Coaching & Soft skills Program
The Career Readiness Pilot Project (CRP) targets parents receiving support through the Temporary Aid for Needy Families WorkFirst program (TANF) by combining a sector-based training and education program with life and career coaching. The goal of the program is to help parents who are returning to TANF to leave better prepared to pursue family-sustaining careers. Driving principles in the project include :
- Leverage existing programs and coordination of services at no additional cost.
- Unite stakeholders from the community, workforce, education and many industry sectors to identify ways to enhance existing services.
- Facilitate service delivery through a dedicated coach who provides continuity and support to the parent pursuing training and job goals.
- Employ a sector-informed approach, pairing parents with training for high-demand jobs that offer greater financial opportunity and stability.
- Uphold a focus on executive and interpersonal skills that inform and prepare parents for workplace functions and contribute to family well-being.
Designing An Intervention that builds soft skills
While emphasis on certain employabilty qualities, or soft skills, varies by employment sector, this pilot project incorporates a common employer focus on job-oriented problem solving, communication, and collaboration. Because current soft skills development consists of interventions misaligned with employer needs, we teamed up with one of the pilot partners, WA Department of Commerce, to design a "soft skills" and "life skills" component for the overall project . The design focus for this component of the Career Readiness Pilot Program will offer improved consistency in the implementation, structure, and method of developing soft skills that ensure participants can obtain, sustain and grow into a career of their choice.
career & life coaching
The Career & Life Coaching Program alters the trajectory of adults who have previously faced challenges to attaining long-term, family-sustaining employment. Career & Life Coaches partner with parents who have returned to TANF to help them identify, set, and achieve goals on the path to career readiness and financial self-sufficiency. The coach-parent relationship is a collaborative and extended working partnership, driven by parent goals. To aid accountability, service integration, and communication, coaches also meet regularly with other case managers and staff who are simultaneously providing services to parents.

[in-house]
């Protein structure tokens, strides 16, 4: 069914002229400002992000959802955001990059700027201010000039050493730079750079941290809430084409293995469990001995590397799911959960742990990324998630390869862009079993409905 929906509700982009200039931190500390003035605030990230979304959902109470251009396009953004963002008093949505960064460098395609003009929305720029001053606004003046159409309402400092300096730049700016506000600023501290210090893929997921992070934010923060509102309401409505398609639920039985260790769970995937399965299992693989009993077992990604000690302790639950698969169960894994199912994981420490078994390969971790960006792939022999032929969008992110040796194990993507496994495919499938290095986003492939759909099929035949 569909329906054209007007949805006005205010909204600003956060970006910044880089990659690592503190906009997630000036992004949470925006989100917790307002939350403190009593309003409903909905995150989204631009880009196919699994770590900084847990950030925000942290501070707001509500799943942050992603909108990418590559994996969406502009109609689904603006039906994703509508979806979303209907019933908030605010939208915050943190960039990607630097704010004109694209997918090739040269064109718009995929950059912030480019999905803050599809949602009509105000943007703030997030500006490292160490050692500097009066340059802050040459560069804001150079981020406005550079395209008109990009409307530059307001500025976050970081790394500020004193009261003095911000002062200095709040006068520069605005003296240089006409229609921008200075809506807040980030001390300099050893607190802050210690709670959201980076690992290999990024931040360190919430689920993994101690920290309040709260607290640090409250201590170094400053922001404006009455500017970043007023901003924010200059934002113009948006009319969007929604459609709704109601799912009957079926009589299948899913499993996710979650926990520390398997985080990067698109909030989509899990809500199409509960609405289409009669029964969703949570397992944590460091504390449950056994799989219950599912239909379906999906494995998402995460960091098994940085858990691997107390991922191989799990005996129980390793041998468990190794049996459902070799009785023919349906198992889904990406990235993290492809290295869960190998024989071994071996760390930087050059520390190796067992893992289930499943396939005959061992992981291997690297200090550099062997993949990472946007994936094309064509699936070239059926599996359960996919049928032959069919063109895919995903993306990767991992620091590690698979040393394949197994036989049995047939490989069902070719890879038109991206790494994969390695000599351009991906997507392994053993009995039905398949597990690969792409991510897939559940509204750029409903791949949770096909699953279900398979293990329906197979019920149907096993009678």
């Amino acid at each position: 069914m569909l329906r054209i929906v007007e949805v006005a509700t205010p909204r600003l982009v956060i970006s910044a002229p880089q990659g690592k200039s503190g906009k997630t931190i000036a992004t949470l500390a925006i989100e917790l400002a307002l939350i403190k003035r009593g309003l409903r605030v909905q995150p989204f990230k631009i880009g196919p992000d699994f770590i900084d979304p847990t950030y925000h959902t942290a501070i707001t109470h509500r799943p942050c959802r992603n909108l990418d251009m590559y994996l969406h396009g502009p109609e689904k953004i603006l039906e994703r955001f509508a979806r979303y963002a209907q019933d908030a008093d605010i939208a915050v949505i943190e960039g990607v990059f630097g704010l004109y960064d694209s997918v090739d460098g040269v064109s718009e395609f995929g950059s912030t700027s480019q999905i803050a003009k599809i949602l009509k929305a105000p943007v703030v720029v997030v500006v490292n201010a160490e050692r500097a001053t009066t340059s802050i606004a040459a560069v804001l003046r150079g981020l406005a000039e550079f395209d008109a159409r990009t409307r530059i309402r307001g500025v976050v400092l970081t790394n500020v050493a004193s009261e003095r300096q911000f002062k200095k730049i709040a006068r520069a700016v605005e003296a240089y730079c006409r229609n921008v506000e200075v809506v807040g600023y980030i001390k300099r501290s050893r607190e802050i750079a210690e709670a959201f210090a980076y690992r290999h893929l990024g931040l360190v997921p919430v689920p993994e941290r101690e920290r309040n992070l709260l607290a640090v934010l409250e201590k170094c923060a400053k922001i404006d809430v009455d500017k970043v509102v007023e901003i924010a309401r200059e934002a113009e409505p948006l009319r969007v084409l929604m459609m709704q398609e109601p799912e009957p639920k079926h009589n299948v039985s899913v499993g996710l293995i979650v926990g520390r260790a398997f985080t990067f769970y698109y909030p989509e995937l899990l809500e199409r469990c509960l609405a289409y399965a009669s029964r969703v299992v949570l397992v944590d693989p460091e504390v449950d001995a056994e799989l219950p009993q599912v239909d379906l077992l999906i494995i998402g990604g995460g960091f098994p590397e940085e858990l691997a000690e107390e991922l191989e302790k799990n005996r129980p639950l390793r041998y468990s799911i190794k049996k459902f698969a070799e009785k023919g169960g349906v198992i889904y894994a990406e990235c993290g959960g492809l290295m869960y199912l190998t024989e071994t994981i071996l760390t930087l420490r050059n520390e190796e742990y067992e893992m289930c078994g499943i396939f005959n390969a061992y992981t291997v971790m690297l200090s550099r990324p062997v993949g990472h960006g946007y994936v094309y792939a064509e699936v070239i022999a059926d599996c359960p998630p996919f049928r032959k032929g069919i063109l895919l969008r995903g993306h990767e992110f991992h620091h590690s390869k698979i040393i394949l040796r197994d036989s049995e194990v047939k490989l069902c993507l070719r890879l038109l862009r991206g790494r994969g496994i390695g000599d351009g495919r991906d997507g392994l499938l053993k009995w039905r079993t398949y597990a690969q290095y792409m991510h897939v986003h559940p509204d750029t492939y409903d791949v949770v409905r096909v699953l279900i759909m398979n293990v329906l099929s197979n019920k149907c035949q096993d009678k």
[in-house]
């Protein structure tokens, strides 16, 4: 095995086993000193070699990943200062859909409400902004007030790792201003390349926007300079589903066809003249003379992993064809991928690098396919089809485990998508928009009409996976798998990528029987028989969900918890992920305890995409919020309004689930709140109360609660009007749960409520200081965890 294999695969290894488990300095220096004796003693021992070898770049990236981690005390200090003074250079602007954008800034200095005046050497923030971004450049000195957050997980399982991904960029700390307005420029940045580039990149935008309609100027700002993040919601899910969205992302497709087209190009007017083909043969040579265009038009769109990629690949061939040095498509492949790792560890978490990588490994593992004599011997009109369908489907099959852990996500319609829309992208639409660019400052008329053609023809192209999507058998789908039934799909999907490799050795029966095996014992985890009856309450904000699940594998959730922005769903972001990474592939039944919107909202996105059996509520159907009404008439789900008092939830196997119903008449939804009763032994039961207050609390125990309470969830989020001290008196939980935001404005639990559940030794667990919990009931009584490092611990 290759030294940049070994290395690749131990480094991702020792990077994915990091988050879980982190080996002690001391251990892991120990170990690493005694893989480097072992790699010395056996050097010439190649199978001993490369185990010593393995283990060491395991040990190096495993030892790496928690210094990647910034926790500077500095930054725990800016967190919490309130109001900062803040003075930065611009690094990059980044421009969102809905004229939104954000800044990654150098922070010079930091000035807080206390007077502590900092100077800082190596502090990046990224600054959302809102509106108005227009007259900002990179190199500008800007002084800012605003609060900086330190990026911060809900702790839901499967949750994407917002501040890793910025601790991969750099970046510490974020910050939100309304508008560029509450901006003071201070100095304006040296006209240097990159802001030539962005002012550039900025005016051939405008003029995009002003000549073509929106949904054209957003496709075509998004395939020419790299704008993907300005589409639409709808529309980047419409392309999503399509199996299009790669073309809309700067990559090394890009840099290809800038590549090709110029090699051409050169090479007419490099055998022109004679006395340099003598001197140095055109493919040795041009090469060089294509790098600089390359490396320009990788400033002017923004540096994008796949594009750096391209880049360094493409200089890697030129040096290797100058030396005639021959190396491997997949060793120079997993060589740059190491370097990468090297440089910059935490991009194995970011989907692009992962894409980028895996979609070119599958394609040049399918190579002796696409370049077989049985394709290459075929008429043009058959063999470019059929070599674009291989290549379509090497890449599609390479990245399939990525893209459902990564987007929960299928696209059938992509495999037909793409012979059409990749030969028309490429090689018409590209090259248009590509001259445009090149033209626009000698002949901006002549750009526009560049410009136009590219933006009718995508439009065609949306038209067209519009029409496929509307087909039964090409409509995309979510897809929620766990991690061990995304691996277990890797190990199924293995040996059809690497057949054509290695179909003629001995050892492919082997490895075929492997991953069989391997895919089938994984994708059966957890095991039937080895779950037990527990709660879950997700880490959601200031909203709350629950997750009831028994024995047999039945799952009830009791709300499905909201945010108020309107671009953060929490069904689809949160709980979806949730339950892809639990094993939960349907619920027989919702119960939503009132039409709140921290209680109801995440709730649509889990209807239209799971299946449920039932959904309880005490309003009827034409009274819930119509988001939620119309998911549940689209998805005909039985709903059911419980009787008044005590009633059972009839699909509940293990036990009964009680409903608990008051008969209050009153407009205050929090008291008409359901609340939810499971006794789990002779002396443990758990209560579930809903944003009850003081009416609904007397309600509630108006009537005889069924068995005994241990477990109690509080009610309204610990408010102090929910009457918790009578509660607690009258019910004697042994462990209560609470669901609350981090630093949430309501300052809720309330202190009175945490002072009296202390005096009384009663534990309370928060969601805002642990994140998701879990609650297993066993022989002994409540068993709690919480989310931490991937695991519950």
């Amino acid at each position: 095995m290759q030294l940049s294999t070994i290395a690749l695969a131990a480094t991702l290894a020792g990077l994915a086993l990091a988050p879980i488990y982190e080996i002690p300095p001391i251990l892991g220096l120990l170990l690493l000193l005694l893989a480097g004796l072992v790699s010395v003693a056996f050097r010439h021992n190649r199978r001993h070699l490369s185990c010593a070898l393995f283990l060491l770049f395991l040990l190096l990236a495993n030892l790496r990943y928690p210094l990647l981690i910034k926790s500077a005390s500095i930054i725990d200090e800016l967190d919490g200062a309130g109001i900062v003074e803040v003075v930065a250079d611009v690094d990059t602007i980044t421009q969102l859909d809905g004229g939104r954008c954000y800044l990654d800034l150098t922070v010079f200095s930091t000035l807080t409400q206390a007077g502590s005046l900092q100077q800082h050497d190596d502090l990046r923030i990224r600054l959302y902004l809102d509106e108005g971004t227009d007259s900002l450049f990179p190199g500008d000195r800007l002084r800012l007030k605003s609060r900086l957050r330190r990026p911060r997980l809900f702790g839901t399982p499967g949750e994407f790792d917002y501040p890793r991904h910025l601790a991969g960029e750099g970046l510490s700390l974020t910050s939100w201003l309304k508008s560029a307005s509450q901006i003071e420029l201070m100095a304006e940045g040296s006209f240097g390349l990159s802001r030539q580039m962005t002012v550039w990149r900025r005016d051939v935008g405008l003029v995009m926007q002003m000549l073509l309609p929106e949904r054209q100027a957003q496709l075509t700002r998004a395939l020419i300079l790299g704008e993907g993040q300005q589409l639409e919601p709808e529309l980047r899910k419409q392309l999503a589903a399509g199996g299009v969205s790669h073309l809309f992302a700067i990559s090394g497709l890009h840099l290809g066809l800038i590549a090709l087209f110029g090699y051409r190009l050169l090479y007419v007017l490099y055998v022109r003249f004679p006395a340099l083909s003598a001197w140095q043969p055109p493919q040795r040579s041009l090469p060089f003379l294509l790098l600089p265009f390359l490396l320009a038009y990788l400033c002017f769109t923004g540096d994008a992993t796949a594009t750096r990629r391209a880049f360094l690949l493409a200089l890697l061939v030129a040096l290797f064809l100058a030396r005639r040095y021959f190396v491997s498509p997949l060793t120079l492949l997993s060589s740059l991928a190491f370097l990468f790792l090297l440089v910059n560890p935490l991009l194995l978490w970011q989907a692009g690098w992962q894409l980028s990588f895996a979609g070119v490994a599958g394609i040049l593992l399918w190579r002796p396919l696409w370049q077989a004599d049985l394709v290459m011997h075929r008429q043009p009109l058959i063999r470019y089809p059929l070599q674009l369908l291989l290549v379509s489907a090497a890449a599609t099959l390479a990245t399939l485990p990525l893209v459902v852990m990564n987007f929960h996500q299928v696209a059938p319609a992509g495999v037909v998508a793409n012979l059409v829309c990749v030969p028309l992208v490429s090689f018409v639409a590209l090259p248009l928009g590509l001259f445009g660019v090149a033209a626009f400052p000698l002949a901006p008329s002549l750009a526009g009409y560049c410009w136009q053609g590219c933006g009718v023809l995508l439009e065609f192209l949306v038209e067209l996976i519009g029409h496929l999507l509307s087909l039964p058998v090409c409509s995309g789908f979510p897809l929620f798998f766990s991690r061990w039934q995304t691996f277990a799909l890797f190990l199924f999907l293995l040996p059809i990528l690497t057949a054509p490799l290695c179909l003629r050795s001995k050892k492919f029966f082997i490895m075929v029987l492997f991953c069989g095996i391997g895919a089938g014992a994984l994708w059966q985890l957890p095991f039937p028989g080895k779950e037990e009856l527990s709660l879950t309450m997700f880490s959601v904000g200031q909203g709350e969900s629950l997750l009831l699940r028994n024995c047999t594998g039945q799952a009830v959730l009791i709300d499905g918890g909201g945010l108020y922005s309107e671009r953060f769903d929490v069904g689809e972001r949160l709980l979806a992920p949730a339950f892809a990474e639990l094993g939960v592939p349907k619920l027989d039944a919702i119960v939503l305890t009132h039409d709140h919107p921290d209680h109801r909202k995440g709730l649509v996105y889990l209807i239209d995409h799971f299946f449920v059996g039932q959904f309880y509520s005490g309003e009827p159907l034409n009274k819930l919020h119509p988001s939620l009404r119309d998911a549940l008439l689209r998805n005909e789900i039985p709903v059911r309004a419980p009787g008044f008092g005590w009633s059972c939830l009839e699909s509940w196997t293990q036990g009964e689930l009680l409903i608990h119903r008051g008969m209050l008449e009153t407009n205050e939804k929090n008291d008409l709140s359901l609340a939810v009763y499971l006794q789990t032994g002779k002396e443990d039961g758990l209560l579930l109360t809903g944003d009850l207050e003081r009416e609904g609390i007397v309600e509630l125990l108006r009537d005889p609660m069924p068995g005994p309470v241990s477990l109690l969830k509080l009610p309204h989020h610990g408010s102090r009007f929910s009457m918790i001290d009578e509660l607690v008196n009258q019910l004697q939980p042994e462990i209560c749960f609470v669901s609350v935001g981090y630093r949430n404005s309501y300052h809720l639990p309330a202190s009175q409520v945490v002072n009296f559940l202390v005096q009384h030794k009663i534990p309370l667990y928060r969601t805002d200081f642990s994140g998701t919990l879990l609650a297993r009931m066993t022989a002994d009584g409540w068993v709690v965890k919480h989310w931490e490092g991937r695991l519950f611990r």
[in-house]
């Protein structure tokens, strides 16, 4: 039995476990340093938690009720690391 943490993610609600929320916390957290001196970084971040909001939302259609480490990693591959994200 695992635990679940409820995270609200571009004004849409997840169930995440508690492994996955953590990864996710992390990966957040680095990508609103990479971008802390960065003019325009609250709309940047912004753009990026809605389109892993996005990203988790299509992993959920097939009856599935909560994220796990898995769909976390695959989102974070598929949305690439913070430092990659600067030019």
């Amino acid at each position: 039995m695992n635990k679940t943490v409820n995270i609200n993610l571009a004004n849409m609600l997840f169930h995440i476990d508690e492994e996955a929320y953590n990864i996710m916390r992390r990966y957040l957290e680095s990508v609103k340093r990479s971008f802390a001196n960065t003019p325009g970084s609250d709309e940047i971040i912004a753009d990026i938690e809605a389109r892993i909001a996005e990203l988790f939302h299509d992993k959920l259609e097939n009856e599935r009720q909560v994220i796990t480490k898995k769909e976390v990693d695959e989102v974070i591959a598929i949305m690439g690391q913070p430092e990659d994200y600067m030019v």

what we know about soft skills programs in Washington
We found after interviewing staff from community organizations in several counties around the state that soft skills are addressed mostly through what practitioners refer to as "life skills" courses, not soft skills. These courses are inconsistently offered, short term, and vary widely in content and focus. Staff also shared that "soft skills" (note the interchangeable use of the term with life skills) develop in an incidental fashion. Case managers in particular mentioned that soft skill development occurs in a variety of ways: at the transitional job site; through case management; and within job search and life skills activities. The inconsistency in how soft skills development is addressed emphasizes the need for a consistent definition and structure that aligns with employer interests.
Looking at how development of soft skills is addressed nationally also yields an inconclusive picture. Most employer-focused soft skills programs are delivered by for-profit enterprises, and are combined with assessments linked to specific skills trained in the program. While some programs show that training increases scores (on their own assessments), few offer evidence of impact on career and employment outcomes. What we know is that soft skill development is not an end in itself, but its value is found through increased interpersonal and career success. These programs are expensive to administer and assess, and they offer little concrete evidence that the programs increase the employment outcomes that actually matter, in part, because these skills are entrenched in mindsets and patterns of response, largely unconscious and instinctual.
Role of executive function in coaching
Researchers are showing greater links between poverty and decision making, particularly when it comes to executive function. Executive function and trauma are at the root of soft skills, and any promising soft skill development program must be informed by executive function and trauma perspectives. Also, information does not equal integration. Soft skills courses that provide information, tips, and strategies are helpful, but the integration of what we know about the impact of poverty requires opportunities for problem-based practice and acknowledgment of trauma behind life barriers. To address the ingrained nature of soft skills, repetition and pressure of real-world interactions are imperative for newly taught skills to replace old response patterns. Finally, assessments must be developed that track the impact of soft skills training on long term career and employment outcomes.